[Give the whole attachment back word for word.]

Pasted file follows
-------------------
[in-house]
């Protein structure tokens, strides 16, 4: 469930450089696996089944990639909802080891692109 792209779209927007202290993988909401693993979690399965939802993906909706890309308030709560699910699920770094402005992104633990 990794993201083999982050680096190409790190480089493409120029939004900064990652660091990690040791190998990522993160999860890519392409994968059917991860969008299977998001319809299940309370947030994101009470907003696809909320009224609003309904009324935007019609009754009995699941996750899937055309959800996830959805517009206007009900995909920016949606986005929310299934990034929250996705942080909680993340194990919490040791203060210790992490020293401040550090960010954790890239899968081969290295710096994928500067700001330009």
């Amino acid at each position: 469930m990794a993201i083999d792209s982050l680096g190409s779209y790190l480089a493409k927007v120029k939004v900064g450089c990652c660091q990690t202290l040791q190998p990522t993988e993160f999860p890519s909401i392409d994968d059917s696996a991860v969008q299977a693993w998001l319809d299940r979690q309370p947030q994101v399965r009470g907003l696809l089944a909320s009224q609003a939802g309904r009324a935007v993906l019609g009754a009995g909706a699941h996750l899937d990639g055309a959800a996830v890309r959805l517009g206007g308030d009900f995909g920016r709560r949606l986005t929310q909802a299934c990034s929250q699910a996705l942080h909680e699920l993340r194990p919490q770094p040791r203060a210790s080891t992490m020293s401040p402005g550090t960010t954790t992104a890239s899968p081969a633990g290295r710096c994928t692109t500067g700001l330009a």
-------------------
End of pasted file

[in-house]
């Protein structure tokens, strides 16, 4: 469930450089696996089944990639909802080891692109 792209779209927007202290993988909401693993979690399965939802993906909706890309308030709560699910699920770094402005992104633990 990794993201083999982050680096190409790190480089493409120029939004900064990652660091990690040791190998990522993160999860890519392409994968059917991860969008299977998001319809299940309370947030994101009470907003696809909320009224609003309904009324935007019609009754009995699941996750899937055309959800996830959805517009206007009900995909920016949606986005929310299934990034929250996705942080909680993340194990919490040791203060210790992490020293401040550090960010954790890239899968081969290295710096994928500067700001330009």
């Amino acid at each position: 469930m990794a993201i083999d792209s982050l680096g190409s779209y790190l480089a493409k927007v120029k939004v900064g450089c990652c660091q990690t202290l040791q190998p990522t993988e993160f999860p890519s909401i392409d994968d059917s696996a991860v969008q299977a693993w998001l319809d299940r979690q309370p947030q994101v399965r009470g907003l696809l089944a909320s009224q609003a939802g309904r009324a935007v993906l019609g009754a009995g909706a699941h996750l899937d990639g055309a959800a996830v890309r959805l517009g206007g308030d009900f995909g920016r709560r949606l986005t929310q909802a299934c990034s929250q699910a996705l942080h909680e699920l993340r194990p919490q770094p040791r203060a210790s080891t992490m020293s401040p402005g550090t960010t954790t992104a890239s899968p081969a633990g290295r710096c994928t692109t500067g700001l330009a």